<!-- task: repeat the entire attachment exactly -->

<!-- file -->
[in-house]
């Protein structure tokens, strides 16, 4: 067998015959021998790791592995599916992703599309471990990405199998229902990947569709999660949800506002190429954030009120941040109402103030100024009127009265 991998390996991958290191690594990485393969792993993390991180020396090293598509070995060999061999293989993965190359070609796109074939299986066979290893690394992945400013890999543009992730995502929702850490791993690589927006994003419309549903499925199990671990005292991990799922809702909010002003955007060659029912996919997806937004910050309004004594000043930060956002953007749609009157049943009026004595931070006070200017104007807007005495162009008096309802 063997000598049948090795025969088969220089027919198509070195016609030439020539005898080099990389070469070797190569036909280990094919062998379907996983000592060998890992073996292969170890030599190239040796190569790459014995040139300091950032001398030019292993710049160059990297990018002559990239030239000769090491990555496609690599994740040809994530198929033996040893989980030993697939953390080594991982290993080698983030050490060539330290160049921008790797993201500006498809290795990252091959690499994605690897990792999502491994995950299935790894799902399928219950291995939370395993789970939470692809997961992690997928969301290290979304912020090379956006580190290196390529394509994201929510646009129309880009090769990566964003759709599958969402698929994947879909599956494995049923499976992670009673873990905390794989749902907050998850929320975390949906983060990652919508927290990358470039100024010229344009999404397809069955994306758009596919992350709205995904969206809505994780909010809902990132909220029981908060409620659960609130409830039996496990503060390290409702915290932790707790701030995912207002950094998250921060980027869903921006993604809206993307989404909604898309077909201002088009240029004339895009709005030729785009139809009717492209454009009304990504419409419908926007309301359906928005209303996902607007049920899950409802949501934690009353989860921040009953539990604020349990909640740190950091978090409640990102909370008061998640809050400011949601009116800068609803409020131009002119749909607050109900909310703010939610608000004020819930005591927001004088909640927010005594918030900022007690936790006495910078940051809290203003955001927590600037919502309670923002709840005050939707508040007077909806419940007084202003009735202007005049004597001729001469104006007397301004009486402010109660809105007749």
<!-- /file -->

[in-house]
């Protein structure tokens, strides 16, 4: 067998015959021998790791592995599916992703599309471990990405199998229902990947569709999660949800506002190429954030009120941040109402103030100024009127009265 991998390996991958290191690594990485393969792993993390991180020396090293598509070995060999061999293989993965190359070609796109074939299986066979290893690394992945400013890999543009992730995502929702850490791993690589927006994003419309549903499925199990671990005292991990799922809702909010002003955007060659029912996919997806937004910050309004004594000043930060956002953007749609009157049943009026004595931070006070200017104007807007005495162009008096309802 063997000598049948090795025969088969220089027919198509070195016609030439020539005898080099990389070469070797190569036909280990094919062998379907996983000592060998890992073996292969170890030599190239040796190569790459014995040139300091950032001398030019292993710049160059990297990018002559990239030239000769090491990555496609690599994740040809994530198929033996040893989980030993697939953390080594991982290993080698983030050490060539330290160049921008790797993201500006498809290795990252091959690499994605690897990792999502491994995950299935790894799902399928219950291995939370395993789970939470692809997961992690997928969301290290979304912020090379956006580190290196390529394509994201929510646009129309880009090769990566964003759709599958969402698929994947879909599956494995049923499976992670009673873990905390794989749902907050998850929320975390949906983060990652919508927290990358470039100024010229344009999404397809069955994306758009596919992350709205995904969206809505994780909010809902990132909220029981908060409620659960609130409830039996496990503060390290409702915290932790707790701030995912207002950094998250921060980027869903921006993604809206993307989404909604898309077909201002088009240029004339895009709005030729785009139809009717492209454009009304990504419409419908926007309301359906928005209303996902607007049920899950409802949501934690009353989860921040009953539990604020349990909640740190950091978090409640990102909370008061998640809050400011949601009116800068609803409020131009002119749909607050109900909310703010939610608000004020819930005591927001004088909640927010005594918030900022007690936790006495910078940051809290203003955001927590600037919502309670923002709840005050939707508040007077909806419940007084202003009735202007005049004597001729001469104006007397301004009486402010109660809105007749």